Maybe the Greeks and the markets don't realize how serious this is. The Guardian article went on [emphasis added]:
"I cannot give you any specific date, but certainly, it is very difficult to imagine that [loans will be released] by 3 October," Amadeu Altafaj Tardio, a commission spokesman, said. He refused to be drawn as to why Greece's troika of lenders were delaying their return. Once the mission was concluded, he added, monitors would have to send their findings to other eurozone countries before a decision could be made – a lengthy process that would mean the instalment not being disbursed before the middle of the month at the earliest.

We don't have a lord!
The European saga is starting to sound like the Monty Python farce from The Holy Grail [emphasis added]:
ARTHUR: Then who is your lord?
WOMAN: We don't have a lord.
DENNIS: I told you. We're an anarcho-syndicalist commune. We take it in turns to act as a sort of executive officer for the week.
DENNIS: But all the decision of that officer have to be ratified at a special biweekly meeting.
ARTHUR: Yes, I see.
DENNIS: By a simple majority in the case of purely internal affairs,--
ARTHUR: Be quiet!
DENNIS: --but by a two-thirds majority in the case of more--

A golden opportunity for traders?
If there are so many obstacles in the way, then why are the markets rallying? Citigroup speculates (via FT Alphaville) that it's portfolio rebalancing by pension and endowment funds:
Remember that this year it has been about a recurrent theme of rallying into the month end which has happened in 6 out of 8 months only to be followed by drastic falls straight afterwards at the beginning of the next month. End of August / September is a great example of this in Europe with the estoxx 50 rallying 8% in the last week of the month only to fall by a similar amount in the next week. Monthly asset allocation into the underperforming asset class?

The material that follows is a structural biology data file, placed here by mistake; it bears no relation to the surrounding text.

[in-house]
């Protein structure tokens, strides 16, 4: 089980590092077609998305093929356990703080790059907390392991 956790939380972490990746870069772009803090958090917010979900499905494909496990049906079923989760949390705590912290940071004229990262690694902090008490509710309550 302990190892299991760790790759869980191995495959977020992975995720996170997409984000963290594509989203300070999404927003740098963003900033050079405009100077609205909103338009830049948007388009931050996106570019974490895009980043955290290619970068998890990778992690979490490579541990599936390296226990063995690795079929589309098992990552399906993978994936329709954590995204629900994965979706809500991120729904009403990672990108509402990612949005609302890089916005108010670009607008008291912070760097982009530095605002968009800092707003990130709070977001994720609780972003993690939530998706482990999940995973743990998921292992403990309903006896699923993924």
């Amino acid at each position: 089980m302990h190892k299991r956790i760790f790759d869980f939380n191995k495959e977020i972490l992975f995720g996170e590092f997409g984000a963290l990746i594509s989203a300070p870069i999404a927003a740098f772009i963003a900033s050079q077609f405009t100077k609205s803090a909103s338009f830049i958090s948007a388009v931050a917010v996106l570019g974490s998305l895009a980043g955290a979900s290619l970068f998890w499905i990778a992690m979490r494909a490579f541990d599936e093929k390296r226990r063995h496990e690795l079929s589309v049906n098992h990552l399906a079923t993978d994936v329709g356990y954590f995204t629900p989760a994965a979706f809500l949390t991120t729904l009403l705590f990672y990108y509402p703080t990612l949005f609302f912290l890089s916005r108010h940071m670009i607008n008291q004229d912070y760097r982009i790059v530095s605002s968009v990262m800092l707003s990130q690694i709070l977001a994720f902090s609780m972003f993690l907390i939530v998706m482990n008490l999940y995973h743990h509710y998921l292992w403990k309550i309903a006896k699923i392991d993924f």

Specifically [emphasis added]:
•  Large declines in US and global equity markets in August coupled with bond outperformance could see large monthly asset rebalancing by US pension funds- rotating OUT of bonds and INTO stocks. This may have a profound short term impact on risk assets.
•  Here are the monthly results as of Close Of Business 9/22/11. This assumes that the hypothetical portfolio is 60% equities (split 75% into US equities and 25% international) and 40% SBBIG index.
•  The international equities are down 12.6%, the domestic equities are down 7.33%, and the SBBIG index is up 1.68%.
•  This implies a 2.6% rotation out of bonds and into equities. Historically speaking this is quite a strong number, though down from this time last month.
•  It’s interesting to note that last month, on 8/24, the signal was at 2.77% in favor of equities but by the end of the month it had dropped to 2.02%, after equities strongly outperformed bonds in that last week.
If an investor is rebalancing to a fixed asset allocation by selling bonds and buying stocks in the face of these macro risks, then the market action this week represents a golden opportunity for nimble traders to sell into those buyers of risk.

Cam Hui is a portfolio manager at Qwest Investment Fund Management Ltd. ("Qwest"). This article is prepared by Mr. Hui as an outside business activity. As such, Qwest does not review or approve materials presented herein. The opinions and any recommendations expressed in this blog are those of the author and do not reflect the opinions or recommendations of Qwest.

None of the information or opinions expressed in this blog constitutes a solicitation for the purchase or sale of any security or other instrument. Nothing in this article constitutes investment advice and any recommendations that may be contained herein have not been based upon a consideration of the investment objectives, financial situation or particular needs of any specific recipient. Any purchase or sale activity in any securities or other instrument should be based upon your own analysis and conclusions. Past performance is not indicative of future results. Either Qwest or Mr. Hui may hold or control long or short positions in the securities or instruments mentioned.


Michele said...

Great analogy and insightful analysis as always. Now if someone could just explain to me why anyone thought the euro was ever going to work in the first place.

Right now I think the euro's not dead, it's just pining for the fjords.

MCB said...

The analogy is great. I am going to steal it, then use it to describe every government action.